Web Exclusives: The Varsity Typewriter
a PAW web exclusive column by Patrick Sullivan '02 (email: pas@princeton.edu)

January 30, 2002:
The sporting season
Is it time for basketball or time for the Nude Olympics

By Patrick Sullivan '02

When a sports columnist finds himself far removed from the events he should be covering, writing a worthwhile commentary on the small world of Princeton sports proves difficult. Thanks to a much-needed sojourn to frigid northern Illinois for the Christmas holiday, this sports writer finds himself in the unique — and awkward — position of not having attended a noteworthy Tiger sporting event since early December.

Since I cannot write about a single sporting event for an entire column, I thought that I would use my forum as a written version of "sport shorts," commenting on various, unrelated athletic issues. Consider it my grab bag of disparate opinions that don't warrant their own column.

Hardly Noteworthy

The men's basketball game on January 5 pitted the Tigers against Holy Cross University, an erstwhile respectable basketball team plagued by a mediocre 6-9 record and an equally abysmal 38 percent shooting average on the season. However, despite every attempt by the Crusaders to lose this particular basketball game — they shot a freezing 26 percent from the field — Princeton's lackluster performance made the game much closer than it should have been, ending in a narrow 52-50 Tiger victory.

Without sophomore guard Ed Persia's 10 points, all in the last 10 minutes of the second period, the game's outcome might have favored the hapless Crusaders. A friend of mine remarked to me during the game that "football teams put up these kinds of numbers." While certainly an exaggeration, my skepticism makes me wonder if this particular Tiger squad possesses the offensive talent to repeat as Ivy League champions. While I've written highly of Princeton's patient offense in previous columns, averaging 60 points per contest hardly seems adequate compared to Penn's run-and-gun, higher production offense (74 points per game, on average).

Hell Froze Over

While on Christmas break, I spent too much time not working on my thesis. Instead, I logged countless hours in front of the television, deliberately ignoring the entire bag of books sitting in the corner of my room about Winston Churchill and World War II. The more Chicago sports I watched, the more certain I became of the clichéd phrase, "hell freezing over." Who'd have thought that the Chicago Bears would run away with an NFC Central title, a 13-3 season, a potential Rookie of the Year (Anthony Thomas), a first-round playoff bye and home field advantage? Since when have "da Bears" been a top-ranked football team? 1985 is when.

More important, who are these guys wearing the Chicago Bulls uniforms? I am a Jordan-era Bulls fan. I can remember precisely every Finals game of that team's impressive six championships in the 1990s. Over break, I watched my fill of Jordan-esque moments: he reached 30,000 career points, led his team on a nine game winning streak, and even put together back-to-back 51 and 45-point performances. But to my utter disbelief, I watched a game where he played against the Bulls.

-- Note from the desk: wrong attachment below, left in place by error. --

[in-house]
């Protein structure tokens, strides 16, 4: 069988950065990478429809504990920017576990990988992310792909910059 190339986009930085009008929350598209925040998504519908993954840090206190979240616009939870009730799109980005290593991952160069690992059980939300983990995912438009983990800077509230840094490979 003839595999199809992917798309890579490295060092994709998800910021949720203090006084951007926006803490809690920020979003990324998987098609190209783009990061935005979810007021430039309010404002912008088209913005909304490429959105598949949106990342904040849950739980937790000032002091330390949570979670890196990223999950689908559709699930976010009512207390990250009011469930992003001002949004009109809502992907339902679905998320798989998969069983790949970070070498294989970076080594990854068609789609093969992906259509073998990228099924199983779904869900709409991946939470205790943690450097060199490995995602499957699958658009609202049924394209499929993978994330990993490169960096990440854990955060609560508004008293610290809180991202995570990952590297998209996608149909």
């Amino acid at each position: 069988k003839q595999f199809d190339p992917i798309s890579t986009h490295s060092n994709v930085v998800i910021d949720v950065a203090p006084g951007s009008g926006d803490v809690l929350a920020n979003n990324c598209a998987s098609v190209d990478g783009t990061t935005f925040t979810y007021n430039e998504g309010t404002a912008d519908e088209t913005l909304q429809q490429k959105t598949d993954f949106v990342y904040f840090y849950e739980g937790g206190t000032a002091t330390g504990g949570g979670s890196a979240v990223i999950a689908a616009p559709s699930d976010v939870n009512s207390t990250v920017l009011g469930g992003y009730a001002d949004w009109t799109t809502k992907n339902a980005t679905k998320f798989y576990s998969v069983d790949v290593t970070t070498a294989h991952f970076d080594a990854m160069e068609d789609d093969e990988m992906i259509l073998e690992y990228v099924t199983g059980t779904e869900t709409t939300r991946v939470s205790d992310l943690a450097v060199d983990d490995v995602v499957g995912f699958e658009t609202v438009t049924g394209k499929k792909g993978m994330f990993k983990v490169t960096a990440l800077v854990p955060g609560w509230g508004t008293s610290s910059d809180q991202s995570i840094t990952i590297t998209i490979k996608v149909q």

So while unrelated to Princeton athletics, hell officially froze over recently: The Bears and Bulls traded roles as the worst and best teams in Chicago. And Michael Jordan wears a blue uniform. What next, the Cubs in the Pennant?

Nude What?

I wonder if President Tilghman reads my column.

As I write this column, the first snowflakes are beginning to fall on Princeton's bucolic campus. Snow makes this campus even more striking, I think. And the first snowfall remains particularly anticipated, by sophomores and Public Safety officials alike. Although the Nude Olympics have been banned for two years now, my class — 2002 — was the last class on campus that actually witnessed this mysterious nude party.

Our parents all received former President Shapiro's dire warnings of expulsion, should any of us be caught "in the buff." We first heard the horror stories of Public Safety officers armed with video cameras, prepared to tape any violations, in hopes of "easily identifying perpetrators." But despite these warnings, along with the falling flakes each winter one hears hushed whispers of renegade runners planning nude routes across campus, maximized of course for visibility and ease of escape, once Public Safety gives chase.

When I witnessed the Nude Olympics (contrary to what my mother thinks, I did not participate), I can honestly say that I was shocked. Not by the nudity or inebriation, but the hilarity — and strangely, the camaraderie — of the entire situation. Only at Princeton, where some of the brightest, most motivated students come to study, can you find an entire class (the sophomores traditionally start the Olympics) so willing to throw aside their modesty, don nothing but hats, gloves, and the occasionally well-placed scarf, and celebrate a ridiculous tradition.

President Tilghman, have no fears, I am not lending my weighty endorsement to the Nude Olympics. I agree that it presents too many dangers and liabilities for the university. But something I've learned in four years at Princeton is that traditions have funny ways of continuing. So if this snow accumulates enough, maybe you shouldn't look out the window of One Nassau Hall . . .

You can reach Patrick at pas@princeton.edu.